Using neither Twitter ads nor LinkedIn sponsored updates, the YATM email has never been a lead generation exercise. People sign up on recommendation from one of the YATM community and/or organic posting from me. LinkedIn is the platform of choice as the LinkedIn Events feature is great for any events you have taking place. I use this, not email for the ‘funnel’ exercise i.e. anyone showing an interest gets a follow-up via a personal DM.

I dont think about opt in as the route to a sale 

If the mindset behind the weekly YATM email took a route of “subscribe so I can sell,” then it would take on a completely different dynamic.The focus has always been trying to explain or figure a topic out with everyone in the room (even if the medium is email!).

Building Your Email List As A Priority 

From starting out sending a weekly email in 2013 and then deleting my entire list (by mistake) in 2019, here’s why your email list can provide longevity for your business, support your overall business message and save you:

Subscribers give you a true insight of who your audience actually is.

When someone subscribes to you they’re choosing to hear from you and that choice helps you understand who it is that you appeal to. Perhaps in the future, they can become clients/customers?

Your social media following is not your real audience.

A sizeable social following does not always translate into action from those that follow you. Focusing solely on building social followers makes you vulnerable to the vagaries of platforms like Facebook and LinkedIn, building audiences that are never truly your own. Have a read of this article from the BBC (18th August) of a company who built everything around Instagram, until blackmailers took it all away from them.

When someone gives you their email, take it as a huge compliment.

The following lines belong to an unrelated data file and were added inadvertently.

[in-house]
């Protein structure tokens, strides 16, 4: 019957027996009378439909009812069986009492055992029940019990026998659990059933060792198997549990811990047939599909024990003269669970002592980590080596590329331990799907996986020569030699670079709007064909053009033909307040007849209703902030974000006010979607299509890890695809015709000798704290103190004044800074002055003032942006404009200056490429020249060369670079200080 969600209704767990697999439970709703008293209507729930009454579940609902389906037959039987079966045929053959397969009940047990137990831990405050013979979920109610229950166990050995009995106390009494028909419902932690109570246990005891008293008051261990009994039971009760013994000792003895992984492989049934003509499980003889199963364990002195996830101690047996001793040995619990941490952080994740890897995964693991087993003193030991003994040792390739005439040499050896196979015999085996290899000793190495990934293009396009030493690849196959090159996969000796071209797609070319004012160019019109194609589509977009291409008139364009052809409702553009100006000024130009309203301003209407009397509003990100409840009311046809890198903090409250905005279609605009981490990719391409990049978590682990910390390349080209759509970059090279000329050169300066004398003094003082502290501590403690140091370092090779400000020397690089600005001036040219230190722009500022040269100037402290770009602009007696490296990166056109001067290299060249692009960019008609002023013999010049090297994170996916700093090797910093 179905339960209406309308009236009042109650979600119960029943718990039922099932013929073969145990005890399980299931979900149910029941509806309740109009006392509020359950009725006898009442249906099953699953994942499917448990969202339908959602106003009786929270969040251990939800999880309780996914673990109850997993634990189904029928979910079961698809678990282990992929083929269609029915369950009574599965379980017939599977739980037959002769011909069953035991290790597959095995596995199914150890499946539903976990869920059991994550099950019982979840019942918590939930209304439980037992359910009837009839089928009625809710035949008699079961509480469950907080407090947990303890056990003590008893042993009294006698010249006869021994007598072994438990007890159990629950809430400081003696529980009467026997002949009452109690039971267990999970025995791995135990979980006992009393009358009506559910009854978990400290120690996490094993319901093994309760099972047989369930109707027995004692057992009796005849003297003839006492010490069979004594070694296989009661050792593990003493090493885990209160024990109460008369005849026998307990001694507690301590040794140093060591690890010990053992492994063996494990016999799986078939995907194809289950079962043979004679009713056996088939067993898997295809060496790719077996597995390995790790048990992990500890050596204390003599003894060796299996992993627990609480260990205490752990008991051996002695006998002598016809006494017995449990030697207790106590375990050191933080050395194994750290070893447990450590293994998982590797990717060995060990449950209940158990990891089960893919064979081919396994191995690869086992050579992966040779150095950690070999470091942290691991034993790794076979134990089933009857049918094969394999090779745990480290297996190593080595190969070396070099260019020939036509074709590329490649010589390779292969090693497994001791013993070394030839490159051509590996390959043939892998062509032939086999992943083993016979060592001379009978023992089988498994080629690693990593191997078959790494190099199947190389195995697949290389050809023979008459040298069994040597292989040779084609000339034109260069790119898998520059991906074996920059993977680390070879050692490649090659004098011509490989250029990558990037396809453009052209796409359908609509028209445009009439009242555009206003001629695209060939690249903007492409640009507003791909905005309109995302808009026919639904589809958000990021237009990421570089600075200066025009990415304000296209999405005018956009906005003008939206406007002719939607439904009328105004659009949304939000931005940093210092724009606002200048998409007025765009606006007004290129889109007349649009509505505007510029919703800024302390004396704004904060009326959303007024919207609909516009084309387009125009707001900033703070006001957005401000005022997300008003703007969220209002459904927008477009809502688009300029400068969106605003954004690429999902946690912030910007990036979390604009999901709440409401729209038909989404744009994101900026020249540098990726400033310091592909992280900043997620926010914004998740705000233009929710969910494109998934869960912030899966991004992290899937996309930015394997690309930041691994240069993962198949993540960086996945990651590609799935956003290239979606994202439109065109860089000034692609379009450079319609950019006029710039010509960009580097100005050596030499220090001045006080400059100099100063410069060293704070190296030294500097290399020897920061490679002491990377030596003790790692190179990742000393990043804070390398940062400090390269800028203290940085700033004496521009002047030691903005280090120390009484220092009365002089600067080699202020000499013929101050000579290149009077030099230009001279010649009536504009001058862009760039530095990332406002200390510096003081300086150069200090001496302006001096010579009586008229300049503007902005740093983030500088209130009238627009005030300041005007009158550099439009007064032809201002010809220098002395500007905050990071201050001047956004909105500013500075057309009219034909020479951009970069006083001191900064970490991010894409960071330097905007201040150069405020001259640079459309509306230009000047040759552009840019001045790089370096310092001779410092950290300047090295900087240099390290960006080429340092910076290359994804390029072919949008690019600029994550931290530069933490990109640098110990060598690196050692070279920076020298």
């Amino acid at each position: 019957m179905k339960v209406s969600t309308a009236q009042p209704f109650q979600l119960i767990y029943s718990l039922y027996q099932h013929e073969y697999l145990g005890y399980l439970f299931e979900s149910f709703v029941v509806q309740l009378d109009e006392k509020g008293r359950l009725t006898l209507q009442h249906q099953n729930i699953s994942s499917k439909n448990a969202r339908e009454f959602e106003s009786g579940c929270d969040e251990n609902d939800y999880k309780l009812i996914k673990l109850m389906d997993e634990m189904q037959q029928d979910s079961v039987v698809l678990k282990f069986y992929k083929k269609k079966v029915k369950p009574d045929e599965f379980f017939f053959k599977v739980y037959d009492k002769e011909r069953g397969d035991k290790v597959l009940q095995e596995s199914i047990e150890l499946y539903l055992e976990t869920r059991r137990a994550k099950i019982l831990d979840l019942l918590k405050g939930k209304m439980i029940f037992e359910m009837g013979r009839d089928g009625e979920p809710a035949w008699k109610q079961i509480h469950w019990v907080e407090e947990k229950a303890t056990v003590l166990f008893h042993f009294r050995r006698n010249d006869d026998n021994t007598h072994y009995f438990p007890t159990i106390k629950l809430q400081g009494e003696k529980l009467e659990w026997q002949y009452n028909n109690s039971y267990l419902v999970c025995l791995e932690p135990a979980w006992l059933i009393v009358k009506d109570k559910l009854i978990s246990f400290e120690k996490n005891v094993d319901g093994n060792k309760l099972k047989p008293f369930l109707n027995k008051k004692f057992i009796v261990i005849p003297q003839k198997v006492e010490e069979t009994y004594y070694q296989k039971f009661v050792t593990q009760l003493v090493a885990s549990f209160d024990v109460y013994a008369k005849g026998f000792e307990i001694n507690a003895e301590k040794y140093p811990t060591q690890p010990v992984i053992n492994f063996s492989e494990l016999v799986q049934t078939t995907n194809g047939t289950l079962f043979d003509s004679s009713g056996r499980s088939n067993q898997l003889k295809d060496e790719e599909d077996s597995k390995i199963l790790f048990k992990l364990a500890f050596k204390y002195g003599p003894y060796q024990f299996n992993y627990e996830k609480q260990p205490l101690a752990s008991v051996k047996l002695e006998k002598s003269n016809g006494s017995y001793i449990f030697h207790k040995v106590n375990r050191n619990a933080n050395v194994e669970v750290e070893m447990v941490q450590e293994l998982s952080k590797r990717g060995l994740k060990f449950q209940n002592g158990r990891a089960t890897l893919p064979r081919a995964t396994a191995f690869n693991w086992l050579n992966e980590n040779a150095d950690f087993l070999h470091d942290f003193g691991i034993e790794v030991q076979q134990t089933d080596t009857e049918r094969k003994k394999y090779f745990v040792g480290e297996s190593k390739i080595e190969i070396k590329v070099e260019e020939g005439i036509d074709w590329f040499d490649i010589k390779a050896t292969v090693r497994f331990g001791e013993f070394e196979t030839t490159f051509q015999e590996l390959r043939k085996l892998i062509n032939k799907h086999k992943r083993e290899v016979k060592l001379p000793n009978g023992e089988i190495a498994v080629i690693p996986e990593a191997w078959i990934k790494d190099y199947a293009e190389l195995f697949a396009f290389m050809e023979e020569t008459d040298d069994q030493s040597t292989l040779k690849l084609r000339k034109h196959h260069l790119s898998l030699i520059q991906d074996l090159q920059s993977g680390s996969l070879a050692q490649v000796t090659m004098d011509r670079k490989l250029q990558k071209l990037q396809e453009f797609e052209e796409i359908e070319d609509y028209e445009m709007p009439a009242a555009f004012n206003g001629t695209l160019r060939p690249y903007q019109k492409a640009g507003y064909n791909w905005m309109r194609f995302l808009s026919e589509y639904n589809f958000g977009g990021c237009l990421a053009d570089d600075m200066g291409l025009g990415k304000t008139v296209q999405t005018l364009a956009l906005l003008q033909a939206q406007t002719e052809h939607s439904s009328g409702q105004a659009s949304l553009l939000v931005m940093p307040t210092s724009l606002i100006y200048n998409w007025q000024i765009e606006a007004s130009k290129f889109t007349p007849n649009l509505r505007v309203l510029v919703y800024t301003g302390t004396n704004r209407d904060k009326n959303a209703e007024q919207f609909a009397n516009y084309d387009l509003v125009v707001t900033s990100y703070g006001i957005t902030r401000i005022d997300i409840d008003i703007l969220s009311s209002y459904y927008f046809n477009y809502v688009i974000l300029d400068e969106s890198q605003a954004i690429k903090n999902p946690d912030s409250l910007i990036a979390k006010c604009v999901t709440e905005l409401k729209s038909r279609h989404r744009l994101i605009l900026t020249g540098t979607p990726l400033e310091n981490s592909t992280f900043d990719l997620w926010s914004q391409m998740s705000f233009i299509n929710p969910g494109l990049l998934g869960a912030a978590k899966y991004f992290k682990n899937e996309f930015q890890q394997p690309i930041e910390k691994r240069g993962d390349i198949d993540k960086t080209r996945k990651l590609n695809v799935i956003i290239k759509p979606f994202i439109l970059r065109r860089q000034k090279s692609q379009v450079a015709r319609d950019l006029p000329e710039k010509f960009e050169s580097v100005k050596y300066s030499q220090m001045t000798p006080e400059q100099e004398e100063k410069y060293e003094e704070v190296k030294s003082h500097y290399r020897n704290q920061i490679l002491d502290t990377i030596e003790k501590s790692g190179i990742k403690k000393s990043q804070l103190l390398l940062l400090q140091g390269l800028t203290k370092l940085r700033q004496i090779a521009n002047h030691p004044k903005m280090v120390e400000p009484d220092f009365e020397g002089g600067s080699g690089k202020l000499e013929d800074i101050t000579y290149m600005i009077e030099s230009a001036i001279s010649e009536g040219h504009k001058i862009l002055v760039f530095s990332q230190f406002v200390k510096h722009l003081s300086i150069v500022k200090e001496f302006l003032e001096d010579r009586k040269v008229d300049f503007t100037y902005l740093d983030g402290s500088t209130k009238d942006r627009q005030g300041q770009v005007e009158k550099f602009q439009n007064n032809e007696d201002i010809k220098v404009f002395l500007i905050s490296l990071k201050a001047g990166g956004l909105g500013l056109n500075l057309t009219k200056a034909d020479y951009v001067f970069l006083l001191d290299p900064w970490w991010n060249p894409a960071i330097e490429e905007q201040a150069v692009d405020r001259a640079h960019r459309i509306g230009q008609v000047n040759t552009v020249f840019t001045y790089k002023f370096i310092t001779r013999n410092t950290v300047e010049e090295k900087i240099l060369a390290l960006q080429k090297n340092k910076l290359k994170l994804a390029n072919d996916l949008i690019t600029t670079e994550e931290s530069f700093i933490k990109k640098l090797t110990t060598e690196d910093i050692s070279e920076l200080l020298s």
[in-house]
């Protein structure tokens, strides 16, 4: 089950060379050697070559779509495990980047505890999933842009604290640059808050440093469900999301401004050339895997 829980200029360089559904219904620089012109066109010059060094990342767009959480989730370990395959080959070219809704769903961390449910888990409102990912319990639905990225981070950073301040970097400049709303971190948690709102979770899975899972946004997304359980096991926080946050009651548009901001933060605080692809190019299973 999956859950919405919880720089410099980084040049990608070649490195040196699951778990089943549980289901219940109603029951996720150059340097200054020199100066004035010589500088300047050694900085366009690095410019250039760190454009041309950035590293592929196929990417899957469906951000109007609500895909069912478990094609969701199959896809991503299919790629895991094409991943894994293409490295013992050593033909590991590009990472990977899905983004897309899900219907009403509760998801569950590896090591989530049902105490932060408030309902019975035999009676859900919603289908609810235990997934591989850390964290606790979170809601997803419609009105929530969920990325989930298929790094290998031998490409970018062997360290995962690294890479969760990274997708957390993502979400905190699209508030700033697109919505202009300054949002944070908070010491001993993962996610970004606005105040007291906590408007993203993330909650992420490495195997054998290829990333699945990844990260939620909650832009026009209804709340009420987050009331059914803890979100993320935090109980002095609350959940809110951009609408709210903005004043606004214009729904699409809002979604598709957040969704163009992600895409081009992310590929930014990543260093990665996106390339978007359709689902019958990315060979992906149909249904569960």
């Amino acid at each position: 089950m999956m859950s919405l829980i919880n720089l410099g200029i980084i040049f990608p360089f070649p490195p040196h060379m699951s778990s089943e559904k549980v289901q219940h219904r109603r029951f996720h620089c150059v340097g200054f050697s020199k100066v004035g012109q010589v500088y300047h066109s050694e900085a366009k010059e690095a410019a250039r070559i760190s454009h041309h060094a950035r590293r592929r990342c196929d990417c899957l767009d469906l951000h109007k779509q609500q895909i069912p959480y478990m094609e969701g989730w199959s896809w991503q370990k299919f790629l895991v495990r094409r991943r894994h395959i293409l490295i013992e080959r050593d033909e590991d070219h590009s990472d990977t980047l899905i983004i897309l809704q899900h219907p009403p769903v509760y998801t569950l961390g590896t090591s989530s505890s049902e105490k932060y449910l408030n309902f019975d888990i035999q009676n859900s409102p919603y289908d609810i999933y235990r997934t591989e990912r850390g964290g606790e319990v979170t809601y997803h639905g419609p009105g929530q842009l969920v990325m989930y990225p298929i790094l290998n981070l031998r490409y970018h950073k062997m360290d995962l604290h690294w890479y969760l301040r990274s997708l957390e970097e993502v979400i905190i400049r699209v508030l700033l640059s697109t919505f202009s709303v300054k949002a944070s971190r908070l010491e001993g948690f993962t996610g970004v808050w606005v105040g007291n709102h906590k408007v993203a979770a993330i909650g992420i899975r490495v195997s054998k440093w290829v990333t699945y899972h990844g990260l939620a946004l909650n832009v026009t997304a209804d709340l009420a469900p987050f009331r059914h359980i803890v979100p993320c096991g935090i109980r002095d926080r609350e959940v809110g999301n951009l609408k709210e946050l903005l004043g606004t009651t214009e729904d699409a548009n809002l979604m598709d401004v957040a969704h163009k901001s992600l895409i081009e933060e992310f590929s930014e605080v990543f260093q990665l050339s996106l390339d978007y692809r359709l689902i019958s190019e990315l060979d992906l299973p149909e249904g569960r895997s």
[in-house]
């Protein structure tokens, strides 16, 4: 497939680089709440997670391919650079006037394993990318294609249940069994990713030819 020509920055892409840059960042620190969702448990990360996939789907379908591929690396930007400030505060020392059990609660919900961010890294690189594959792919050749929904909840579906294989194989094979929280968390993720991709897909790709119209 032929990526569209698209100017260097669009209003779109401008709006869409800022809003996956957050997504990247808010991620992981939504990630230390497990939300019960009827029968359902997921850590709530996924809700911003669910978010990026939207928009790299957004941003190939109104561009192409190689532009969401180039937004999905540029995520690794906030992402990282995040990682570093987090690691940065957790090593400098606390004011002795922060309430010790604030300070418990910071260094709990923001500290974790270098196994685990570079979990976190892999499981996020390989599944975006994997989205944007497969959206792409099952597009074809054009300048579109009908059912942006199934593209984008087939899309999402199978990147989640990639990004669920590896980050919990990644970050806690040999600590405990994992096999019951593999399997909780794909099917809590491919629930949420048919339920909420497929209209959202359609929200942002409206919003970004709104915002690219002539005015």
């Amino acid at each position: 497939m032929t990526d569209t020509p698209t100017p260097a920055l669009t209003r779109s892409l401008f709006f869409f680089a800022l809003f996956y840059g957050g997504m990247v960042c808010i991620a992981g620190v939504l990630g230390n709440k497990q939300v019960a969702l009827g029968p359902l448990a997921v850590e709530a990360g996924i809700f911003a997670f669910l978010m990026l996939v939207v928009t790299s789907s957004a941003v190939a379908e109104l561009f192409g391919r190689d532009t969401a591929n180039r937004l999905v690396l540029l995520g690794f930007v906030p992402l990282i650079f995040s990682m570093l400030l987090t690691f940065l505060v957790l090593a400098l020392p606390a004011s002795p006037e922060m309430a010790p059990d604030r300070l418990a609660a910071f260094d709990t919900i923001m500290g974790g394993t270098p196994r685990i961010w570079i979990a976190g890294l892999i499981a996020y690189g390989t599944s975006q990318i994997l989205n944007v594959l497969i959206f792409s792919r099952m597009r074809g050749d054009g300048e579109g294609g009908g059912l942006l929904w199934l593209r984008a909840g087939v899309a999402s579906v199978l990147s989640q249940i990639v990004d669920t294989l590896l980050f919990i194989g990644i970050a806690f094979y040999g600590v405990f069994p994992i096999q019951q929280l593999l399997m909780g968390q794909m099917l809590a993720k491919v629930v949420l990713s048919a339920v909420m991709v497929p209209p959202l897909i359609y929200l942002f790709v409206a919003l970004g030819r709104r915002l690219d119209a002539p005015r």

A new person added to your email list is a sign that someone is ready to be a part of your content journey. It’s now over to you, to keep them with you one that quest, one person at a time.

Social media channels can choose to lower your reach at any time.

The reason fewer people see your social posts is that platforms want you to pay for ads. On Facebook, the average reach of an organic page is around 5.20% according to We Are Social. When you’re building your email list, you don’t have this problem. You can choose to address everyone in one hit i.e. the weekly YATM email or reach out to people directly i.e. ask them for feedback.

It All Comes Back To You & How You Choose To Win

Growing your email list comes down to these fundamentals: 

💥 Deliver more than your audience can imagine. Ensure they realise it’s been prepared especially for them

💥 Recognise you’re building a personal relationship. Always respond personally to anyone who expresses an interest in what you do, making sure your email comes from you, not noreply@

💥 Remember, you’re not creating ads

💥 Find ways to connect beyond your email to bring people together

💥 Discounts and offers are empty, deliver insight where you lead from what you stand for

💥 Play by social media rules but remember to always take people from these platforms back to the assets you own, i.e. bringing people back to your email (read more here)

Lets Round-Up

Building an email list can truly be what saves you should there be any further shocks delivered by this pandemic.

The reason is that a list and the community you create around it,  are the people who are already on your side, in your corner. This is something that 2020 has really brought home to me and I can’t emphasise enough that you need people and a place, now, more than ever.

As you build your list you create a relationship by delivering value as well as giving yourself an opportunity to sell when the time is right.

Your email list can provide a financial return in time but, as you start, your goal has to be offering something valuable that strikes a chord with your audience who become less likely to unsubscribe as they get to know you better.

Protect yourself from an unpredictable future by being the person or business who can take their rightful place in someone else’s week or month by having permission to communicate through the email list they’ve built up. Your email list is the thing that no one else can take away.